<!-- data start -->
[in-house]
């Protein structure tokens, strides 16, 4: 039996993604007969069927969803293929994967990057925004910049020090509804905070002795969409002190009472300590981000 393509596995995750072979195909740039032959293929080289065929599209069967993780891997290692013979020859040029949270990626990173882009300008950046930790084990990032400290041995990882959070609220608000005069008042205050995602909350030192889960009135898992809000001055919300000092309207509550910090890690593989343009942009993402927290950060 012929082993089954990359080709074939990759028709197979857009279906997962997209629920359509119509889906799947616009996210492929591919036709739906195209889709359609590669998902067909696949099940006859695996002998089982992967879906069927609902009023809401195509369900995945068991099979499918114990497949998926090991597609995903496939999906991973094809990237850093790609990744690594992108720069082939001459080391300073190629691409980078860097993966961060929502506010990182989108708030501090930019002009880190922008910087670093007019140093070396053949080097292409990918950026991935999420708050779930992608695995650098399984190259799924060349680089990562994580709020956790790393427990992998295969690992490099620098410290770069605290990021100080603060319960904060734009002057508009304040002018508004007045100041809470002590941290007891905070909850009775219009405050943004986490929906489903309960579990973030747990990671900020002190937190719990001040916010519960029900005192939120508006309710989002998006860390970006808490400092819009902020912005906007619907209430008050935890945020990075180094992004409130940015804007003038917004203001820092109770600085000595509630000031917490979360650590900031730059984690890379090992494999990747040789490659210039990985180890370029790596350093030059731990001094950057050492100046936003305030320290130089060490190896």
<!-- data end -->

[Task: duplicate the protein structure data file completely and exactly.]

[in-house]
């Protein structure tokens, strides 16, 4: 039996993604007969069927969803293929994967990057925004910049020090509804905070002795969409002190009472300590981000 393509596995995750072979195909740039032959293929080289065929599209069967993780891997290692013979020859040029949270990626990173882009300008950046930790084990990032400290041995990882959070609220608000005069008042205050995602909350030192889960009135898992809000001055919300000092309207509550910090890690593989343009942009993402927290950060 012929082993089954990359080709074939990759028709197979857009279906997962997209629920359509119509889906799947616009996210492929591919036709739906195209889709359609590669998902067909696949099940006859695996002998089982992967879906069927609902009023809401195509369900995945068991099979499918114990497949998926090991597609995903496939999906991973094809990237850093790609990744690594992108720069082939001459080391300073190629691409980078860097993966961060929502506010990182989108708030501090930019002009880190922008910087670093007019140093070396053949080097292409990918950026991935999420708050779930992608695995650098399984190259799924060349680089990562994580709020956790790393427990992998295969690992490099620098410290770069605290990021100080603060319960904060734009002057508009304040002018508004007045100041809470002590941290007891905070909850009775219009405050943004986490929906489903309960579990973030747990990671900020002190937190719990001040916010519960029900005192939120508006309710989002998006860390970006808490400092819009902020912005906007619907209430008050935890945020990075180094992004409130940015804007003038917004203001820092109770600085000595509630000031917490979360650590900031730059984690890379090992494999990747040789490659210039990985180890370029790596350093030059731990001094950057050492100046936003305030320290130089060490190896």